— Chambers's Edinburgh Journal, No. 427 - Volume 17, New Series, March 6, 1852 • Various

... Henry E. Bourne, of Western Reserve University, besides particular annotations, has prolonged the history so far as to include in its compass, in Chapter VII, the last decade of the nineteenth century and events as recent as the close of the South African War and the accession of President Roosevelt. Professor Charles C. Torrey, Ph.D., of Yale University, has placed in my hands notes of his own on Oriental History, a portion of history with which, as well as with the Semitic languages, he is conversant. It will not be for ...
— Outline of Universal History • George Park Fisher

... Sussex; that the Earl of Bedford carried the cap and coronet, Earl of Warwick the sword, and the Earl of Newport the mantle," The new earl did not look amongst his oldest comrades for those who were to assist him in his accession to new rank. His new title was taken from the famous Royal domain of Clarendon, near Salisbury, of which a lease had been granted to Hyde. He appears never to have held the fee simple of the manor from which he drew the title by which he is known ...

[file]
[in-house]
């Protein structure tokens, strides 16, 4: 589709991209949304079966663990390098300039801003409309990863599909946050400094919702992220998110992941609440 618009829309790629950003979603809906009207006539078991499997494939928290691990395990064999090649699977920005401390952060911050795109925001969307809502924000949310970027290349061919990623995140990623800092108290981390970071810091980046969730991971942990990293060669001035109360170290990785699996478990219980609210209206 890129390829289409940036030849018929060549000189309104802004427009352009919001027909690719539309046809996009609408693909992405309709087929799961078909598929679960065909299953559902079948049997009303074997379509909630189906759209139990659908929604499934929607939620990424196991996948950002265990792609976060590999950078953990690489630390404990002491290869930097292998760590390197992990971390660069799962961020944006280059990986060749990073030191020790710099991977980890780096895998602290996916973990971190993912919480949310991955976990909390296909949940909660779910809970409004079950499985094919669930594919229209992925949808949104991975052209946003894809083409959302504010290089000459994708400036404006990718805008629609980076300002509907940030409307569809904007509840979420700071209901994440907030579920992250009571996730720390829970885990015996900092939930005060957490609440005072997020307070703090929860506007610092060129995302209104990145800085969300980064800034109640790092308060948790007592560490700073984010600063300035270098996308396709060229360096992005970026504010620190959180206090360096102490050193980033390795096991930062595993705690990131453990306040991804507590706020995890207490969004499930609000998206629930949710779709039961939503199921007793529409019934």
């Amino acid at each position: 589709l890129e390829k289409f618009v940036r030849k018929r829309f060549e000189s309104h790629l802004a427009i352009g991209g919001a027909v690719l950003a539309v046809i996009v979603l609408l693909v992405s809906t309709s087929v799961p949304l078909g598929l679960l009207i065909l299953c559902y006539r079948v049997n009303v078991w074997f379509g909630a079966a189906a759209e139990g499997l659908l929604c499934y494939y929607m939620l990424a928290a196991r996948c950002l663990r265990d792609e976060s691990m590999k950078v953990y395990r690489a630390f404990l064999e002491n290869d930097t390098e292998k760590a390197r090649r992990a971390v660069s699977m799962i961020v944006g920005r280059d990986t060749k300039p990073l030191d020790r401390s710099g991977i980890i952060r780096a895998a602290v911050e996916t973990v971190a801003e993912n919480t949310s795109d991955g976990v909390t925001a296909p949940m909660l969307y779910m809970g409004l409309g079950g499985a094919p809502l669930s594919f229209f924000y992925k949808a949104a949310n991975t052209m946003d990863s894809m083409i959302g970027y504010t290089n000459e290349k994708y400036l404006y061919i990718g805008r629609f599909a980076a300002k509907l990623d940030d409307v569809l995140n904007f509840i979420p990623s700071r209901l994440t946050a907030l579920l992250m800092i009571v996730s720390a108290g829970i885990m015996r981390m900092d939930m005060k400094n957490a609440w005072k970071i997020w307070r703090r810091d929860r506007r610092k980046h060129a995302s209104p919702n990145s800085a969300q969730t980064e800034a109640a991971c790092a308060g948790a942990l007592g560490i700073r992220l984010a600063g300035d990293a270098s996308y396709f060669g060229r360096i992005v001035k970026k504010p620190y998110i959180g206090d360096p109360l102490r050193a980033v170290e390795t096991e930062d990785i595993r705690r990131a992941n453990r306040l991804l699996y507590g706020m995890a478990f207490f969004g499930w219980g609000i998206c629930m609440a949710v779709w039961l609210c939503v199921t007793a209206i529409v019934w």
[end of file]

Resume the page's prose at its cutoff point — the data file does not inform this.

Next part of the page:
— The Life of Edward Earl of Clarendon V2 • Henry Craik

... in the Emperor's service, whose merit having raised him to a considerable rank in his armies, he had acquired a very considerable estate, to the amount of upwards of one hundred thousand crowns, which on his death he bequeathed him. Upon this accession of fortune, the Baron Casteja, as is but too frequent, fell to his old habit, and became as fond of gaming as ever. The poor lady saw this with the utmost concern, and dreaded the confounding this legacy, as all the baron's former fortune had been consumed by his being the dupe of gamesters. ...